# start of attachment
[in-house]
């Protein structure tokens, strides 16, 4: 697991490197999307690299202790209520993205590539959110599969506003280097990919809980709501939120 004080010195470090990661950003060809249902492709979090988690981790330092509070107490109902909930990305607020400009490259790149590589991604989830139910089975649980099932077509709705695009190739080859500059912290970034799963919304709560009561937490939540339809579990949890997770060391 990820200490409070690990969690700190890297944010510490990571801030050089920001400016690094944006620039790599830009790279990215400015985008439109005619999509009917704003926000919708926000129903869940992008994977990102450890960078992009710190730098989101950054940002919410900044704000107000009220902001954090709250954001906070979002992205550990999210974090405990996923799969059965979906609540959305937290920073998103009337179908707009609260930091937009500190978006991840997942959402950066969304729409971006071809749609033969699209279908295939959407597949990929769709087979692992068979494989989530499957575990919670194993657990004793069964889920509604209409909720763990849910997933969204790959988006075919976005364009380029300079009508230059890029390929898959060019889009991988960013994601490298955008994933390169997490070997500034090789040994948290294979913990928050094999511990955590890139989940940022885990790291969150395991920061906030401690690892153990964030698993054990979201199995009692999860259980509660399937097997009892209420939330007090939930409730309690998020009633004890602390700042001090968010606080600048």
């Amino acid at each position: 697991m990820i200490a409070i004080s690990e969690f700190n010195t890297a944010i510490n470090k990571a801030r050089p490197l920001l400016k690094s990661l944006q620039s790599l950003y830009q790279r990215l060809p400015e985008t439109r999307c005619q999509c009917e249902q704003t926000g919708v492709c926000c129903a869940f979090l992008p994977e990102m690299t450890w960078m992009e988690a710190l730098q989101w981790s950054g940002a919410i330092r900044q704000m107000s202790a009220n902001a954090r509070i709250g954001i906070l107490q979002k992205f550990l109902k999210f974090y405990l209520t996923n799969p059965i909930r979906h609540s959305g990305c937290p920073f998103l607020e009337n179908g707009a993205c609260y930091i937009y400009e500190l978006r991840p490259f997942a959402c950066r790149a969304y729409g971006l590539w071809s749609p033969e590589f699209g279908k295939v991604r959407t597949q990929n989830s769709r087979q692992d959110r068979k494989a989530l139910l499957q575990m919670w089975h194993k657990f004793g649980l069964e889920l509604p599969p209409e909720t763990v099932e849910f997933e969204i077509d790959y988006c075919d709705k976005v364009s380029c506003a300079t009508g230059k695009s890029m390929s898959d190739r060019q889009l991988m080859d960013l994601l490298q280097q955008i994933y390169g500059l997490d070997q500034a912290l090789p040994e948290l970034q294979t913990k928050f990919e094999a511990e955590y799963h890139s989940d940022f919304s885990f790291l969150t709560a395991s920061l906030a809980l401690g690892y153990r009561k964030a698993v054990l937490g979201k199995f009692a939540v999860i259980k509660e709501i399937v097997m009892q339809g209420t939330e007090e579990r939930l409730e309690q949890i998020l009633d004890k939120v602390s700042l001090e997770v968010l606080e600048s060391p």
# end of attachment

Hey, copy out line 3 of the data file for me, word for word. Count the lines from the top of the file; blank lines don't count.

């Amino acid at each position: 697991m990820i200490a409070i004080s690990e969690f700190n010195t890297a944010i510490n470090k990571a801030r050089p490197l920001l400016k690094s990661l944006q620039s790599l950003y830009q790279r990215l060809p400015e985008t439109r999307c005619q999509c009917e249902q704003t926000g919708v492709c926000c129903a869940f979090l992008p994977e990102m690299t450890w960078m992009e988690a710190l730098q989101w981790s950054g940002a919410i330092r900044q704000m107000s202790a009220n902001a954090r509070i709250g954001i906070l107490q979002k992205f550990l109902k999210f974090y405990l209520t996923n799969p059965i909930r979906h609540s959305g990305c937290p920073f998103l607020e009337n179908g707009a993205c609260y930091i937009y400009e500190l978006r991840p490259f997942a959402c950066r790149a969304y729409g971006l590539w071809s749609p033969e590589f699209g279908k295939v991604r959407t597949q990929n989830s769709r087979q692992d959110r068979k494989a989530l139910l499957q575990m919670w089975h194993k657990f004793g649980l069964e889920l509604p599969p209409e909720t763990v099932e849910f997933e969204i077509d790959y988006c075919d709705k976005v364009s380029c506003a300079t009508g230059k695009s890029m390929s898959d190739r060019q889009l991988m080859d960013l994601l490298q280097q955008i994933y390169g500059l997490d070997q500034a912290l090789p040994e948290l970034q294979t913990k928050f990919e094999a511990e955590y799963h890139s989940d940022f919304s885990f790291l969150t709560a395991s920061l906030a809980l401690g690892y153990r009561k964030a698993v054990l937490g979201k199995f009692a939540v999860i259980k509660e709501i399937v097997m009892q339809g209420t939330e007090e579990r939930l409730e309690q949890i998020l009633d004890k939120v602390s700042l001090e997770v968010l606080e600048s060391p």